Additionally, Texas Attorney General Ken Paxton is under investigation for alleged ethical violations relating to lawsuits he filed contesting the results of the 2020 presidential election.
The sanctions meted out in the election fraud cases may have been less than expected or warranted, experts say.
Lawyers could be emboldened to file additional lawsuits filed because “the sanctions aren’t that huge,” said Richard Painter, a professor at the University of Minnesota Law School in Minneapolis.
Bar associations need to step in and take away the licenses of attorneys who try to cast doubt on the election outcome by alleging facts that don’t exist, said Painter, who was chief White House ethics lawyer in the George W. Bush administration.
Marissa Delinks, an attorney with Hinshaw & Culbertson in Boston, said that based on Parker’s findings in the Michigan case, it’s “understandable” that she referred the lawyers to their disciplinary boards. It’s surprising that the judge in the Colorado case didn’t “do the same based on his findings,” Delinks said.
Courts penalized attorneys for a lack of candor in the courtroom and for filing frivolous suits not backed up by fact or law. Those violate ethics guidelines based on ABA Model Rules 3.1, 3.3, and 8.4. The rules focus on the notion of honesty in the practice of law, violations of which aren’t uncommon in attorney discipline cases.
A lawyer’s false statements “erodes the public’s confidence in the integrity of attorneys admitted to our bar and damages the profession’s role as a crucial source of reliable information,” the Supreme Court of New York, Appellate Division, First Department said in Giuliani’s case.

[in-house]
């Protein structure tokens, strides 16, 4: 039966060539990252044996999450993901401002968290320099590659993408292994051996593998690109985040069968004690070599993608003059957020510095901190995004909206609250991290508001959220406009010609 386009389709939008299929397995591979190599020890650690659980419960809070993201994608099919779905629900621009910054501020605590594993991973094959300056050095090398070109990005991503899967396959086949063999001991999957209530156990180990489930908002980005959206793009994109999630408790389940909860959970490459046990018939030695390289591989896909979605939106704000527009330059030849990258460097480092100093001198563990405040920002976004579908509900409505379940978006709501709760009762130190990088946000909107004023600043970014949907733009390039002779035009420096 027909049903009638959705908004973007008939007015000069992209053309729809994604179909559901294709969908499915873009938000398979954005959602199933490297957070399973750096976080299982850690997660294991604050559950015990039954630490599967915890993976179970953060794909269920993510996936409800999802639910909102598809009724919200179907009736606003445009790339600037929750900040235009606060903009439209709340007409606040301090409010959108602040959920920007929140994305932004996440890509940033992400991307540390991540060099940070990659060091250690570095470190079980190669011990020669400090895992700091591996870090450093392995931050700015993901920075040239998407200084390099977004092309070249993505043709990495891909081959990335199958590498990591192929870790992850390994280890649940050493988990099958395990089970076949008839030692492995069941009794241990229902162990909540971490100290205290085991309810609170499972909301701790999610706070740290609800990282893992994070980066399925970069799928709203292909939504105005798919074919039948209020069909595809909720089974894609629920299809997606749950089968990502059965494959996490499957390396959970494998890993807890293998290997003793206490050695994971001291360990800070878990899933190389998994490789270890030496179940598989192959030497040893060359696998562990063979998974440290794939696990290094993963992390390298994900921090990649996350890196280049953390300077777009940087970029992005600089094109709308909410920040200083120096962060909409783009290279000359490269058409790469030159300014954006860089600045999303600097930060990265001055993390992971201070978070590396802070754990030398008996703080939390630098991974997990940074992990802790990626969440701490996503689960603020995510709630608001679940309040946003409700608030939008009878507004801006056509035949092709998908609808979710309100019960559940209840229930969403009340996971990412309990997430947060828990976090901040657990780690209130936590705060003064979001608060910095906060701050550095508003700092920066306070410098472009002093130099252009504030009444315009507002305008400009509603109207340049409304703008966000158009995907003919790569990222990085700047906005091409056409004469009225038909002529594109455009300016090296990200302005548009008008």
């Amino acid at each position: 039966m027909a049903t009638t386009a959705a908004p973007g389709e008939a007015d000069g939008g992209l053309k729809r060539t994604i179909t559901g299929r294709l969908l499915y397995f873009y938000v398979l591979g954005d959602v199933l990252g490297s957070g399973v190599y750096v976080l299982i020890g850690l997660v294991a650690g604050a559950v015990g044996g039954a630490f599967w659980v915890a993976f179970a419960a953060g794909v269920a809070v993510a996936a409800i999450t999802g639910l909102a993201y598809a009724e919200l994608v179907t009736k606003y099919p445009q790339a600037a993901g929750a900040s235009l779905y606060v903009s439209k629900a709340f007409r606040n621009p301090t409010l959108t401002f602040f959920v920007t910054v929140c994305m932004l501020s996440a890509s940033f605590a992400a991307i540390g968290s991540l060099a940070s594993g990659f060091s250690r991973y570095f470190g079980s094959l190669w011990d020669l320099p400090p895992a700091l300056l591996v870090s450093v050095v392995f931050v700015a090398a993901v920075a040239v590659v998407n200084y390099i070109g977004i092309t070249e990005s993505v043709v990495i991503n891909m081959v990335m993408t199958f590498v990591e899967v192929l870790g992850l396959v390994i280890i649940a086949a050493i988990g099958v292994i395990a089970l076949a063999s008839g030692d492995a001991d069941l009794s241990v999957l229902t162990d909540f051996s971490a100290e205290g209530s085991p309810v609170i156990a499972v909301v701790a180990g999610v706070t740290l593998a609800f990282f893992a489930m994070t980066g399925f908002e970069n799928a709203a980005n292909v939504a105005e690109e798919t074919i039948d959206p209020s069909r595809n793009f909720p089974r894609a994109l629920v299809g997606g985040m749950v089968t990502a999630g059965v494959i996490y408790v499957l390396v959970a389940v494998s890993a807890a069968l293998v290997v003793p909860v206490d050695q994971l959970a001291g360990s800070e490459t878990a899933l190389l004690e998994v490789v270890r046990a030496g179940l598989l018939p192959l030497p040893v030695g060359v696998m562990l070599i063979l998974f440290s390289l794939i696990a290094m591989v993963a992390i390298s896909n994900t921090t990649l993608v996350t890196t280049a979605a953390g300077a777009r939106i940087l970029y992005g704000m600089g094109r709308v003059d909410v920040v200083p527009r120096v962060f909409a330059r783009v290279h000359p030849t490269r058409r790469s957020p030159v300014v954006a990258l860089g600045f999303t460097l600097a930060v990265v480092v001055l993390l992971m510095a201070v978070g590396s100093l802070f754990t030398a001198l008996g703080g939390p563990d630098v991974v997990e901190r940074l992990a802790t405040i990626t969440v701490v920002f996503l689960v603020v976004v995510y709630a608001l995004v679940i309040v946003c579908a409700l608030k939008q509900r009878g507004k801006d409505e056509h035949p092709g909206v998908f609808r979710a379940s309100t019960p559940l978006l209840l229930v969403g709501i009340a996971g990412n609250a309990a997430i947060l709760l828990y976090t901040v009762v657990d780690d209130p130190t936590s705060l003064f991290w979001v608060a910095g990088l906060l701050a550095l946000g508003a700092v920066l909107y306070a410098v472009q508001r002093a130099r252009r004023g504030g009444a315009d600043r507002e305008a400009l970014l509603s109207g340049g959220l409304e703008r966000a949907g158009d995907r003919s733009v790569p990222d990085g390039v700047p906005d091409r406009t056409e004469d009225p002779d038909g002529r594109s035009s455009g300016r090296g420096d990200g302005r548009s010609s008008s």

Such violations also question the fitness to practice, Judge Parker said in referring matters to disciplinary authorities where individual lawyers are licensed.
Some attorneys still face possible disbarment or additional lesser sanctions. But ethics experts are wary of what impact the response by the judiciary and any professional fallout will have on attorneys going forward.
For those sympathetic to Trump, “this will simply expand the frontier of polarized partisan combat to include the legitimacy of a judiciary that the former president has indicted for failing to do the right thing,” Geyh said.
John Dean, the former Nixon White House counsel who went to jail and was disbarred over the Watergate cover-up, praised the actions of the courts, but questioned whether bar associations, especially, would follow up.
“Post-Watergate there was a national effort, lead by the American Bar Association, to address legal ethics. It was effective,” Dean said. In that era, the ABA required all accredited law schools to teach ethics, for all lawyers to pass a national ethics bar exam, and all states bars adopted updated codes of professional responsibility, he said.
Dean questioned whether state and federal bars now would address ethical problems. The Trump administration “pushed legal ethics into the trash can and today lawyers get away with whatever they think they can. This self-regulating profession is no longer self-regulating,” Dean said.